Remembering The Fall Feasts of the Lord Part 2, The Day of Atonement

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Last time, we learned that the first of the three Fall Feasts of the Lord, the Feast of Trumpets, is called Yom Teruah in Hebrew, or Rosh Hashanah in modern Judaism. It occurs on the first day of the seventh month, known as Tishri, at the sighting of the New Moon (Lev. 23:23-25).

This two-day celebration was observed by Jews this year last week, from sundown on the 6th of September until sundown on the 8th.

Yom Kippur — The Day of Atonement

The second of the three Fall Feasts is called in Hebrew Yom Kippur and is observed in the same month as the first feast or remembrance but nine days afterward. In English, it is called the Day of Atonement and was scripturally focused on humbling people's spirits and afflicting their souls for righteous purposes, while making prescribed sacrifices to "make atonement for you before the Lord, your God" (Lev. 23:26-28).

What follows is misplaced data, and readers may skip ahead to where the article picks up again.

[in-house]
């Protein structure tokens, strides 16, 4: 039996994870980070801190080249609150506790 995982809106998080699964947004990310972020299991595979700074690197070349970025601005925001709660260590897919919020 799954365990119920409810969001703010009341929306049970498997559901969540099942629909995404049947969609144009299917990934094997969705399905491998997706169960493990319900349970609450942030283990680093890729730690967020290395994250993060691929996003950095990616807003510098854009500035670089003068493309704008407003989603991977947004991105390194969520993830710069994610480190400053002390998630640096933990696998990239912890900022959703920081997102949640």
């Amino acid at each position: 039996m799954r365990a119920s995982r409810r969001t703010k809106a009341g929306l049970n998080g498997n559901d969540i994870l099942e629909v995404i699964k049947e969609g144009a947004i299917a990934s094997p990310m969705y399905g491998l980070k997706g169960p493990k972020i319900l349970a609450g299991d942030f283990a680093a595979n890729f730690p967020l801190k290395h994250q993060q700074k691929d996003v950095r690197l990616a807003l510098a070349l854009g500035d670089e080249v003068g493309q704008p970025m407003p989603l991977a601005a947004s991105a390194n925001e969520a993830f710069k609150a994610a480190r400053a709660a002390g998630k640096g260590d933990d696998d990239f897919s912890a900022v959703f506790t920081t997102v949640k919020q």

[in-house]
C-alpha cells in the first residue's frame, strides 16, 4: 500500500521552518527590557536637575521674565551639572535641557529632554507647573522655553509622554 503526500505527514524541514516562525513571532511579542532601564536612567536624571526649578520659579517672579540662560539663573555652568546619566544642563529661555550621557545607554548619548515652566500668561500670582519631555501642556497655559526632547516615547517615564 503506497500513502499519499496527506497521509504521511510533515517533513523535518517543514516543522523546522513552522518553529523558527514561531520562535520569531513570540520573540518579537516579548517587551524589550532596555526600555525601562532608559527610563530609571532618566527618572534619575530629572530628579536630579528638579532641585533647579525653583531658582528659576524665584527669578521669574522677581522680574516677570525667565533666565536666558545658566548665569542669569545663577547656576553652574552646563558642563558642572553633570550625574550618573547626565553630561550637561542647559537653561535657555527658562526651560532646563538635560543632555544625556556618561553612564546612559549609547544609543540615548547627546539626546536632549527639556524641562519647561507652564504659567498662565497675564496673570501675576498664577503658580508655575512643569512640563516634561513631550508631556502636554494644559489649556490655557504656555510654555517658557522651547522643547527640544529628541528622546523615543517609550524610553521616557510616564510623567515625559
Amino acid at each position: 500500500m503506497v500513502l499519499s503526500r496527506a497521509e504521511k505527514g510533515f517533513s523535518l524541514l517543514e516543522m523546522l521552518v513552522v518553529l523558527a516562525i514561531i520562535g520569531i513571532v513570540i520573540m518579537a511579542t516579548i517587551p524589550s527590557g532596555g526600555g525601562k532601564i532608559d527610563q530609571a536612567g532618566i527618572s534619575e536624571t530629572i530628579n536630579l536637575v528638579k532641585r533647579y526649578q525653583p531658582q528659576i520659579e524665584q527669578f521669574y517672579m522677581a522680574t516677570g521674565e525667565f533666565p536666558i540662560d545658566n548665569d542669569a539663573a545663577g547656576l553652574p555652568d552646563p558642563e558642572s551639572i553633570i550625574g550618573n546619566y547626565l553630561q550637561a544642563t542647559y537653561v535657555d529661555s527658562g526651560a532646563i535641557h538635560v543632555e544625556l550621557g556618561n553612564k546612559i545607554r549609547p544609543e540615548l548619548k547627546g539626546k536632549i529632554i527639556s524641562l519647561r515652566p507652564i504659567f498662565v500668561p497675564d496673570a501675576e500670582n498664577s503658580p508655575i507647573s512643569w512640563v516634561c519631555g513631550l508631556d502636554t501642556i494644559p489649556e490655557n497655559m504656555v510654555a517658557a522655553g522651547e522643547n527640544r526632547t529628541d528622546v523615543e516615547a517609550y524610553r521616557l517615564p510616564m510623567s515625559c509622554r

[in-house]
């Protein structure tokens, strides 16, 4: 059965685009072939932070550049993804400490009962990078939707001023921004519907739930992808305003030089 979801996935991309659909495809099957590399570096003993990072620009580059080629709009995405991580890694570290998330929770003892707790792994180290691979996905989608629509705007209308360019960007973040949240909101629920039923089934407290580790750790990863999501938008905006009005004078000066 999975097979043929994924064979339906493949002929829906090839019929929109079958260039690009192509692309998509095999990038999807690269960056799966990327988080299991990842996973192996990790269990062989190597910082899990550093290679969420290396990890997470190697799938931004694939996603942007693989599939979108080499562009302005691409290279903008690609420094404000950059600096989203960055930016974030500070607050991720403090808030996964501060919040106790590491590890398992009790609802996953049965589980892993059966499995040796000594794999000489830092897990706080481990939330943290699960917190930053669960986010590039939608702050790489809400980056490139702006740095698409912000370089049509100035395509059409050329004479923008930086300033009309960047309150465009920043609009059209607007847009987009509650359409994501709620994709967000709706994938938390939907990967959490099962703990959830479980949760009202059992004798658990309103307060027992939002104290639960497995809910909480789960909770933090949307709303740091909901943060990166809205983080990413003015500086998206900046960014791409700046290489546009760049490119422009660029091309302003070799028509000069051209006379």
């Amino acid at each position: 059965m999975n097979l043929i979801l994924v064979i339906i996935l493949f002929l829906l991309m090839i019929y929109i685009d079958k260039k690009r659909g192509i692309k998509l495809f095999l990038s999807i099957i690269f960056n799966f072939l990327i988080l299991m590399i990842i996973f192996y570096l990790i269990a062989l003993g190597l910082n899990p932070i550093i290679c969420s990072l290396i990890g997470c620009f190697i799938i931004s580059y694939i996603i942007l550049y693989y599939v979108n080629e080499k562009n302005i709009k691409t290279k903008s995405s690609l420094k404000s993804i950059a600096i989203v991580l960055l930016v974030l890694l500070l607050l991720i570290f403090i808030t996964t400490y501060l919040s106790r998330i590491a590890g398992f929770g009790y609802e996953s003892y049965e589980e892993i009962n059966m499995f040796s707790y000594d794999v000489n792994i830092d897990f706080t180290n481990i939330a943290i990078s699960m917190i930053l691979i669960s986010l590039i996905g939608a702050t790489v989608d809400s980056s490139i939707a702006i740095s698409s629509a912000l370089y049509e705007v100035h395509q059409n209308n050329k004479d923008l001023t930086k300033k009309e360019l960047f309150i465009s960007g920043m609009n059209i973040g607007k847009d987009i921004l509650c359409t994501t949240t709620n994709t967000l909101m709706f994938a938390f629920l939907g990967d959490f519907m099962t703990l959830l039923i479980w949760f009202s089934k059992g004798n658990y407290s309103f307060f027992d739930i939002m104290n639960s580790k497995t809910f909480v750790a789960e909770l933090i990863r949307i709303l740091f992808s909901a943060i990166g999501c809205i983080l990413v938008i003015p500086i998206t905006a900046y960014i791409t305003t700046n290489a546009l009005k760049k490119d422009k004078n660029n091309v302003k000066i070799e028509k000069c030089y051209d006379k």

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Some would deny the inherent sinfulness of mankind and the wicked nature of the human soul (Jer. 17:9). However, the apostle Paul declares that "all have sinned and come short of the glory of God" (Rom. 3:23) and that the earned "wages of sin is death [eternal separation from God], but the gift of God is eternal life through Jesus Christ our Lord" (Rom. 6:23). It was this dire reality and desperate need which the Old Covenant responded — temporarily — with the annual Day of Atonement.

This special remembrance and observance was to occur "on the ninth day of the month at evening, from evening to evening" (Lev. 23:29-32). In our current calendar (2021), this Day of Atonement (Yom Kippur) will be remembered, beginning in the evening of Wednesday, the 15th, and continuing until sundown on the 16th.

The initial instructions to the Israelites in Leviticus 16 and 17 involved blood sacrifices poured out on the altar in the Holy Place, in the traveling tabernacle and eventually in Jerusalem's temple.

On this Day of Atonement, the high priest would annually carry the blood of the sacrificed bull and goat through the thick veil and into the most holy place in the tabernacle — the Holy of Holies. (You can read the detailed processes in Leviticus 16, as well as Leviticus 23:26-32 and Numbers 29:7-11.)